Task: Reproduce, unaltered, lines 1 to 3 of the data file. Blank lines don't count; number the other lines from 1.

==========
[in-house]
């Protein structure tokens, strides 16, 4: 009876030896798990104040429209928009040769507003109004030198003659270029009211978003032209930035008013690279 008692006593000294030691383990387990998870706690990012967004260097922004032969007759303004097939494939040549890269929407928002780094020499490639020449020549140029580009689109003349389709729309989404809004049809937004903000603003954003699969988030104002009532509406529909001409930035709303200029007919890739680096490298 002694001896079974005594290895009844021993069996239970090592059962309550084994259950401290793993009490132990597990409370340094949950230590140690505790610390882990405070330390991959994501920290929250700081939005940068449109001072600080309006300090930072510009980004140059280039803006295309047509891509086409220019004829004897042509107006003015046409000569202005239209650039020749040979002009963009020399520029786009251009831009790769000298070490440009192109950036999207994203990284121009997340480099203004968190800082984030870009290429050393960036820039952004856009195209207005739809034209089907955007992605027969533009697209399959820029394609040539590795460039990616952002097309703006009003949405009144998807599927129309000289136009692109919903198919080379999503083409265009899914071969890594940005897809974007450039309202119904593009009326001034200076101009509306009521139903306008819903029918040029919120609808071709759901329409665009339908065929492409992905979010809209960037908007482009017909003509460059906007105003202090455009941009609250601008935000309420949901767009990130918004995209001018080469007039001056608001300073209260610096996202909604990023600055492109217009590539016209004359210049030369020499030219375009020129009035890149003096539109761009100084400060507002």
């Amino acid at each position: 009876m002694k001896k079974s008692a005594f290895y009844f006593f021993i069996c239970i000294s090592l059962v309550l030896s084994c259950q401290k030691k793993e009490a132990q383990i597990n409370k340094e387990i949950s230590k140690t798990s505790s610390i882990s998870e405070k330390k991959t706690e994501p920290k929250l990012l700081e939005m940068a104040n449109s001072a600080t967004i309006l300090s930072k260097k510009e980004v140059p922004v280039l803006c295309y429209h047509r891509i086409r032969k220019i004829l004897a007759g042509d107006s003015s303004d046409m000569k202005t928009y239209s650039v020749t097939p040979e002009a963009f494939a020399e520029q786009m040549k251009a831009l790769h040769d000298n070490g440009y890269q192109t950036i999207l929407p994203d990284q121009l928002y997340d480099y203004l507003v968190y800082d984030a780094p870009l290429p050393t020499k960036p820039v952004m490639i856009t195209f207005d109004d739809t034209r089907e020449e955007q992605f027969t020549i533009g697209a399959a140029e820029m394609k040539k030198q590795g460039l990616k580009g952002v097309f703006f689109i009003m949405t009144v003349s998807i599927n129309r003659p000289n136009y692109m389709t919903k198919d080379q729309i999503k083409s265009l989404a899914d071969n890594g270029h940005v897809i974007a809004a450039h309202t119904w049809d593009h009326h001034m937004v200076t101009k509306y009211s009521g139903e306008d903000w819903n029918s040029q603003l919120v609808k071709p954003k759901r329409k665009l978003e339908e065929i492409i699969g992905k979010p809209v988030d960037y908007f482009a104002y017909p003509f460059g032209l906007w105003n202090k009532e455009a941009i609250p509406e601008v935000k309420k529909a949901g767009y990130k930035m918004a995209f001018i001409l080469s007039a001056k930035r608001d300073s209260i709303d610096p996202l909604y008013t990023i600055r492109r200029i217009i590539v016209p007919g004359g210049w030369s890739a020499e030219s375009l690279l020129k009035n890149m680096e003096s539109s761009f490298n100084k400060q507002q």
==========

[in-house]
């Protein structure tokens, strides 16, 4: 009876030896798990104040429209928009040769507003109004030198003659270029009211978003032209930035008013690279 008692006593000294030691383990387990998870706690990012967004260097922004032969007759303004097939494939040549890269929407928002780094020499490639020449020549140029580009689109003349389709729309989404809004049809937004903000603003954003699969988030104002009532509406529909001409930035709303200029007919890739680096490298 002694001896079974005594290895009844021993069996239970090592059962309550084994259950401290793993009490132990597990409370340094949950230590140690505790610390882990405070330390991959994501920290929250700081939005940068449109001072600080309006300090930072510009980004140059280039803006295309047509891509086409220019004829004897042509107006003015046409000569202005239209650039020749040979002009963009020399520029786009251009831009790769000298070490440009192109950036999207994203990284121009997340480099203004968190800082984030870009290429050393960036820039952004856009195209207005739809034209089907955007992605027969533009697209399959820029394609040539590795460039990616952002097309703006009003949405009144998807599927129309000289136009692109919903198919080379999503083409265009899914071969890594940005897809974007450039309202119904593009009326001034200076101009509306009521139903306008819903029918040029919120609808071709759901329409665009339908065929492409992905979010809209960037908007482009017909003509460059906007105003202090455009941009609250601008935000309420949901767009990130918004995209001018080469007039001056608001300073209260610096996202909604990023600055492109217009590539016209004359210049030369020499030219375009020129009035890149003096539109761009100084400060507002």
């Amino acid at each position: 009876m002694k001896k079974s008692a005594f290895y009844f006593f021993i069996c239970i000294s090592l059962v309550l030896s084994c259950q401290k030691k793993e009490a132990q383990i597990n409370k340094e387990i949950s230590k140690t798990s505790s610390i882990s998870e405070k330390k991959t706690e994501p920290k929250l990012l700081e939005m940068a104040n449109s001072a600080t967004i309006l300090s930072k260097k510009e980004v140059p922004v280039l803006c295309y429209h047509r891509i086409r032969k220019i004829l004897a007759g042509d107006s003015s303004d046409m000569k202005t928009y239209s650039v020749t097939p040979e002009a963009f494939a020399e520029q786009m040549k251009a831009l790769h040769d000298n070490g440009y890269q192109t950036i999207l929407p994203d990284q121009l928002y997340d480099y203004l507003v968190y800082d984030a780094p870009l290429p050393t020499k960036p820039v952004m490639i856009t195209f207005d109004d739809t034209r089907e020449e955007q992605f027969t020549i533009g697209a399959a140029e820029m394609k040539k030198q590795g460039l990616k580009g952002v097309f703006f689109i009003m949405t009144v003349s998807i599927n129309r003659p000289n136009y692109m389709t919903k198919d080379q729309i999503k083409s265009l989404a899914d071969n890594g270029h940005v897809i974007a809004a450039h309202t119904w049809d593009h009326h001034m937004v200076t101009k509306y009211s009521g139903e306008d903000w819903n029918s040029q603003l919120v609808k071709p954003k759901r329409k665009l978003e339908e065929i492409i699969g992905k979010p809209v988030d960037y908007f482009a104002y017909p003509f460059g032209l906007w105003n202090k009532e455009a941009i609250p509406e601008v935000k309420k529909a949901g767009y990130k930035m918004a995209f001018i001409l080469s007039a001056k930035r608001d300073s209260i709303d610096p996202l909604y008013t990023i600055r492109r200029i217009i590539v016209p007919g004359g210049w030369s890739a020499e030219s375009l690279l020129k009035n890149m680096e003096s539109s761009f490298n100084k400060q507002q």